The only way to know your STD status is to get tested (See our Medical Directory for locations). Having an STD (like gonorrhea) makes it easier to get HIV or give it to others, so it’s important that you get tested to protect your health and the health of your partner. The CDC recommends sexually active gay and bisexual men test for

• HIV (at least once a year);
• Syphilis;
• Hepatitis B;
• Hepatitis C if you were born between 1945 to 1965 or with risk behaviors
• Chlamydia and gonorrhea of the rectum if you’ve had receptive anal sex or been a “bottom” in the past year;
• Chlamydia and gonorrhea of the penis (urethra) if you have had insertive anal sex (been on the “top”) or received oral sex in the past year; and
• Gonorrhea of the throat if you’ve given oral sex (your mouth on your partner’s penis, vagina, or anus) in the past year.

Health experts recommend testing for all STDs at least annually or more frequently depending on your level of sexual activity. It is important to become comfortable learning about and seeking testing for STDs. It is important to have a doctor or provider you are comfortable with. Many of the organizations listed in our Adelante Medical Directory work with hundreds of gay and bisexual men, so they will understand your needs.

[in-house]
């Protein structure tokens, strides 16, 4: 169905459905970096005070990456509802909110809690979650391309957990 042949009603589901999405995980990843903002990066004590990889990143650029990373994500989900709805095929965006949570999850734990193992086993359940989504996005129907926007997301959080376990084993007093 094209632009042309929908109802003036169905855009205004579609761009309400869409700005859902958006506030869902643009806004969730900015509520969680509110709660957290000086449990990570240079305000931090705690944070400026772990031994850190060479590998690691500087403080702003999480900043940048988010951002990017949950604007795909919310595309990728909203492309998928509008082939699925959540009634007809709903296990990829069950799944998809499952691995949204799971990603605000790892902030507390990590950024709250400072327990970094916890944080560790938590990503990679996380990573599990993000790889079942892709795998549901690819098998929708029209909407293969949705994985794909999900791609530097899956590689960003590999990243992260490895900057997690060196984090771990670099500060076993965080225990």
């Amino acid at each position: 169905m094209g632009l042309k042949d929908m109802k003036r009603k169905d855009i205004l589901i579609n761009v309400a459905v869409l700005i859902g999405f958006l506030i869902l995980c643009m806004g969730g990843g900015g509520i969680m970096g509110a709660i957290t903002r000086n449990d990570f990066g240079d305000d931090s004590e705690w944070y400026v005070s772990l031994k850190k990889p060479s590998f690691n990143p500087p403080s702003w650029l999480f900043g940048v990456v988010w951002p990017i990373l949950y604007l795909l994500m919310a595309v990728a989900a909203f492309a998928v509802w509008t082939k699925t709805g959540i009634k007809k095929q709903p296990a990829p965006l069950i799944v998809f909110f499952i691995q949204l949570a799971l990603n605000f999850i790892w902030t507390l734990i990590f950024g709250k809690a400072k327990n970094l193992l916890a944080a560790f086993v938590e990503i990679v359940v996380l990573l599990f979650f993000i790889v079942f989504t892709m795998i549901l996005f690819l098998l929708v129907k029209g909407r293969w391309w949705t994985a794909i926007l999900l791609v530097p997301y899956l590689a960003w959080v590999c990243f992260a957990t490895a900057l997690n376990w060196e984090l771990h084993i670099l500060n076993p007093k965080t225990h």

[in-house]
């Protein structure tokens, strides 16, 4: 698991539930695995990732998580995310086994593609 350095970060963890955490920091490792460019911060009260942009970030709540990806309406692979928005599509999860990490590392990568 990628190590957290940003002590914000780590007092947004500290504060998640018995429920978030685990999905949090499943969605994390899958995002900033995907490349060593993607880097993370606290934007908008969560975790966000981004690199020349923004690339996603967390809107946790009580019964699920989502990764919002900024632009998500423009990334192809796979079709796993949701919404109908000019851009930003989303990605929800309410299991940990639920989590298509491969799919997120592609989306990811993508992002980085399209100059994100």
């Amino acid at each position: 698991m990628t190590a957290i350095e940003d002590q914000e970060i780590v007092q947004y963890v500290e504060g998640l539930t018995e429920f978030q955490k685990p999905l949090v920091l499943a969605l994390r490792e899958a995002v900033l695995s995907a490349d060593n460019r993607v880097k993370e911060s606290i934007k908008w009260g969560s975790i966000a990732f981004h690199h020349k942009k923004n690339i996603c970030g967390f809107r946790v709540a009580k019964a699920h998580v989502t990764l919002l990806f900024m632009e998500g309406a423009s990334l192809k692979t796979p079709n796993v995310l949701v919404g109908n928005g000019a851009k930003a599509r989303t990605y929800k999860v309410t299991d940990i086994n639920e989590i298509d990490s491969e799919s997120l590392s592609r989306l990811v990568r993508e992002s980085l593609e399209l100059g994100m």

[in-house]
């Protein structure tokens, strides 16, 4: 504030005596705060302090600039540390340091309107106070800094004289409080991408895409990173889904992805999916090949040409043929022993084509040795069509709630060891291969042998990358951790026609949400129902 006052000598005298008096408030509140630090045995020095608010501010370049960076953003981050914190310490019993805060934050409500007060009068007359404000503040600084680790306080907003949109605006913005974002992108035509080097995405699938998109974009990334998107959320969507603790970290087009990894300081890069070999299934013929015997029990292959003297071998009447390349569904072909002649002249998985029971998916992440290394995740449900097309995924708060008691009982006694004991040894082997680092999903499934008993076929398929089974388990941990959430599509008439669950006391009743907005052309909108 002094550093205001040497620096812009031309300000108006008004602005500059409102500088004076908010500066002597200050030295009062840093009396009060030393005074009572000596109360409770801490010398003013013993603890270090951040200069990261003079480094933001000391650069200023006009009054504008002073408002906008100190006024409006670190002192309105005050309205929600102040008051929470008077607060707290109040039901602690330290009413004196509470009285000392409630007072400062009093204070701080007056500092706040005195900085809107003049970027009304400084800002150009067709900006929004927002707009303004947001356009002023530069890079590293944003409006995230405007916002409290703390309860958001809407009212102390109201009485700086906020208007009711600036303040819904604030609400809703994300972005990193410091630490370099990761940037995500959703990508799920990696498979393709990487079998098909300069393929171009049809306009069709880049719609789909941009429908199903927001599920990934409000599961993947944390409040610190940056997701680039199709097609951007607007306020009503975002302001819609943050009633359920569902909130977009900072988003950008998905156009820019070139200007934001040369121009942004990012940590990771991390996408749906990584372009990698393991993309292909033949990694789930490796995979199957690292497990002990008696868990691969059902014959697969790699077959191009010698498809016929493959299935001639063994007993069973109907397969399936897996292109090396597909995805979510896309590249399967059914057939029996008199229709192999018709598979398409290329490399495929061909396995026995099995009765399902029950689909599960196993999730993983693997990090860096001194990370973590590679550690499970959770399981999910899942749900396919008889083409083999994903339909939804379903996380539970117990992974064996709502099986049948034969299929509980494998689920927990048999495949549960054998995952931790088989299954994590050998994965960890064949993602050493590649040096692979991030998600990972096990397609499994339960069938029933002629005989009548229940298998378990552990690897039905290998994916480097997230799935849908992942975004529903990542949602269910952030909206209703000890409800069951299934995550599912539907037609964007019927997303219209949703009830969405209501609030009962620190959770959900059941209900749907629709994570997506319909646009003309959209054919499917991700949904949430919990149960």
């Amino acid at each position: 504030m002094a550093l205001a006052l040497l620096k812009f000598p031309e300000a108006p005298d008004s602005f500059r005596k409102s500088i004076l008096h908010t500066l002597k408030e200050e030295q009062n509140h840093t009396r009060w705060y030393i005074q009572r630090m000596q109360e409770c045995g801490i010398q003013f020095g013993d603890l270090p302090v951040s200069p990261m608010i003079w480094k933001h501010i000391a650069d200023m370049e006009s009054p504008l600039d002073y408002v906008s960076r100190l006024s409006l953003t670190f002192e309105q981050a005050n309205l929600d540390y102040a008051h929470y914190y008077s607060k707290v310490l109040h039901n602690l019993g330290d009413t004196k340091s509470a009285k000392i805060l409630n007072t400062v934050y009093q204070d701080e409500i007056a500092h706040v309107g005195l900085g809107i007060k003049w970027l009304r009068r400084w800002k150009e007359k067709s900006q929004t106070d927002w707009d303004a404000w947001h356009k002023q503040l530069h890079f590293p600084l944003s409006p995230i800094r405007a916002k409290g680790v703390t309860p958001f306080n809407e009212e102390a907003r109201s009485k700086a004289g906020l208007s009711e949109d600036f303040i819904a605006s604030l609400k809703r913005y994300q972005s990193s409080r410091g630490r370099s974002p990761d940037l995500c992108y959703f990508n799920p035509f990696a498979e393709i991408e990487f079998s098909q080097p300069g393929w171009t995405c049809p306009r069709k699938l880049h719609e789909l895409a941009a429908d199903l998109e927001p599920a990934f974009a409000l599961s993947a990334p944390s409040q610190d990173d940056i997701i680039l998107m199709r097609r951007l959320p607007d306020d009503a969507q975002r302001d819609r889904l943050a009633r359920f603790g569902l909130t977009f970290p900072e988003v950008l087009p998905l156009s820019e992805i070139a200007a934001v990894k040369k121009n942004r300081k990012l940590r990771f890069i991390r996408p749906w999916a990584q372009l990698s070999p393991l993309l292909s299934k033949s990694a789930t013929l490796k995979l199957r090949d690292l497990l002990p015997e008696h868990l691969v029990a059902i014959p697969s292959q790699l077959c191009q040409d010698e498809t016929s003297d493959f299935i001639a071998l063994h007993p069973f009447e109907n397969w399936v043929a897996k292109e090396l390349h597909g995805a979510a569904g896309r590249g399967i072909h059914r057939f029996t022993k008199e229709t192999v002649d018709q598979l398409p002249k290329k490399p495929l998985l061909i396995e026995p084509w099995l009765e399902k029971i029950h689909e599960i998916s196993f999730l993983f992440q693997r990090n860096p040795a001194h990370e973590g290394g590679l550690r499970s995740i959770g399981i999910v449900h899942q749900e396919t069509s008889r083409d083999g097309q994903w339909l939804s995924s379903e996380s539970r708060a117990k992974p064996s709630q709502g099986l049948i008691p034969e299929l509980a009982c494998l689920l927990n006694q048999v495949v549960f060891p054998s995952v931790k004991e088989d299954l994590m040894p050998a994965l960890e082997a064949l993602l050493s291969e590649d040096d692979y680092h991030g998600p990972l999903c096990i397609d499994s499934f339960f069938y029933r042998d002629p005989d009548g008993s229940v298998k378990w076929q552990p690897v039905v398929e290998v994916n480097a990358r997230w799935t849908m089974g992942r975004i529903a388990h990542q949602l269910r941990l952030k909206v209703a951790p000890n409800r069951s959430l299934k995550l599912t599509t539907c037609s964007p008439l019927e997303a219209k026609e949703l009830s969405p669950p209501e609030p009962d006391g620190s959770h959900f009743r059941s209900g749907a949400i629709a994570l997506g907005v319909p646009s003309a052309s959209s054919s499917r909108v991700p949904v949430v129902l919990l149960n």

Can STDs Be Treated?
Some STDs (like gonorrhea, chlamydia and syphilis) can be cured with medication. If you are ever treated for an STD, be sure to finish all of your medicine, even if you feel better. Your partner should be tested and treated, too. It is important to remember that you can get the same or a new STD every time you have unprotected sex (not using a condom) and/or have sex with someone who has an STD.
Other STDs like herpes and HIV cannot be cured, but you can take medicines to manage symptoms. (

Doxy-PEP is used for preventing gonorrhea, chlamydia, and syphilis infections (bacterial STIs). It can drastically reduce the risk of gonorrhea, syphilis and chlamydia among transwomen and gay and bisexual men and other men who have sex with men. This treatment has to be taken 24-72 hours after unprotected sex. The drug, Doxycycline is a common antibiotic used to treat skin, respiratory, and dental infections. It is a relatively inexpensive medication and is often covered by insurance. You will need a prescription from a health care provider to take it. If you are sexually active, Doxy-PEP may be for you. Ask your doctor about getting a prescription for this STI prevention medication.